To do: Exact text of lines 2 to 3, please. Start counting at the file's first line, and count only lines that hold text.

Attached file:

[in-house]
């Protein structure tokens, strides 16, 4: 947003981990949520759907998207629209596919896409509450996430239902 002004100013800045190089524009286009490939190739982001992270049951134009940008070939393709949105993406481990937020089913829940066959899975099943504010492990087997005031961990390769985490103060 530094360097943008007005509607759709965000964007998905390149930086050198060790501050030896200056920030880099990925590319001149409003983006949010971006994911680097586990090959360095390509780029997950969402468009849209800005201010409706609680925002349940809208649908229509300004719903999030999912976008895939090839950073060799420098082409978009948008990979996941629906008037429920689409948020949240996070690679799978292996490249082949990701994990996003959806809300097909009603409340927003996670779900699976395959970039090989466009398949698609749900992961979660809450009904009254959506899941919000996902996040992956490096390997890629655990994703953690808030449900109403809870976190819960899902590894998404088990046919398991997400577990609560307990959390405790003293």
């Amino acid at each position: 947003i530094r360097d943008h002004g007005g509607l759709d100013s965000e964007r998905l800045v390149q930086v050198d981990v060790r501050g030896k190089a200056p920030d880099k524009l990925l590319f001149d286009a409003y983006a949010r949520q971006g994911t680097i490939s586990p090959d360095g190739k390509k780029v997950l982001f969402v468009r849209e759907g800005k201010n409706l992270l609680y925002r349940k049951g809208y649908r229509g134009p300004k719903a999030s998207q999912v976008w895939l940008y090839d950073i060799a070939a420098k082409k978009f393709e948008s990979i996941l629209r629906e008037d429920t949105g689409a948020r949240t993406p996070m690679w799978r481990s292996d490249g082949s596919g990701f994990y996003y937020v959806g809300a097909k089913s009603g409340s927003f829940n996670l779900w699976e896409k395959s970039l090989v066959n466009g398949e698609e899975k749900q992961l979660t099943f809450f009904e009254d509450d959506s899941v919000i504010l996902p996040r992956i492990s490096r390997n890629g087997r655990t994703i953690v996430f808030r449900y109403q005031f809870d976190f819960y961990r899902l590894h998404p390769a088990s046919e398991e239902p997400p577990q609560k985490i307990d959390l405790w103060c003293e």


């Protein structure tokens, strides 16, 4: 947003981990949520759907998207629209596919896409509450996430239902 002004100013800045190089524009286009490939190739982001992270049951134009940008070939393709949105993406481990937020089913829940066959899975099943504010492990087997005031961990390769985490103060 530094360097943008007005509607759709965000964007998905390149930086050198060790501050030896200056920030880099990925590319001149409003983006949010971006994911680097586990090959360095390509780029997950969402468009849209800005201010409706609680925002349940809208649908229509300004719903999030999912976008895939090839950073060799420098082409978009948008990979996941629906008037429920689409948020949240996070690679799978292996490249082949990701994990996003959806809300097909009603409340927003996670779900699976395959970039090989466009398949698609749900992961979660809450009904009254959506899941919000996902996040992956490096390997890629655990994703953690808030449900109403809870976190819960899902590894998404088990046919398991997400577990609560307990959390405790003293």
């Amino acid at each position: 947003i530094r360097d943008h002004g007005g509607l759709d100013s965000e964007r998905l800045v390149q930086v050198d981990v060790r501050g030896k190089a200056p920030d880099k524009l990925l590319f001149d286009a409003y983006a949010r949520q971006g994911t680097i490939s586990p090959d360095g190739k390509k780029v997950l982001f969402v468009r849209e759907g800005k201010n409706l992270l609680y925002r349940k049951g809208y649908r229509g134009p300004k719903a999030s998207q999912v976008w895939l940008y090839d950073i060799a070939a420098k082409k978009f393709e948008s990979i996941l629209r629906e008037d429920t949105g689409a948020r949240t993406p996070m690679w799978r481990s292996d490249g082949s596919g990701f994990y996003y937020v959806g809300a097909k089913s009603g409340s927003f829940n996670l779900w699976e896409k395959s970039l090989v066959n466009g398949e698609e899975k749900q992961l979660t099943f809450f009904e009254d509450d959506s899941v919000i504010l996902p996040r992956i492990s490096r390997n890629g087997r655990t994703i953690v996430f808030r449900y109403q005031f809870d976190f819960y961990r899902l590894h998404p390769a088990s046919e398991e239902p997400p577990q609560k985490i307990d959390l405790w103060c003293e």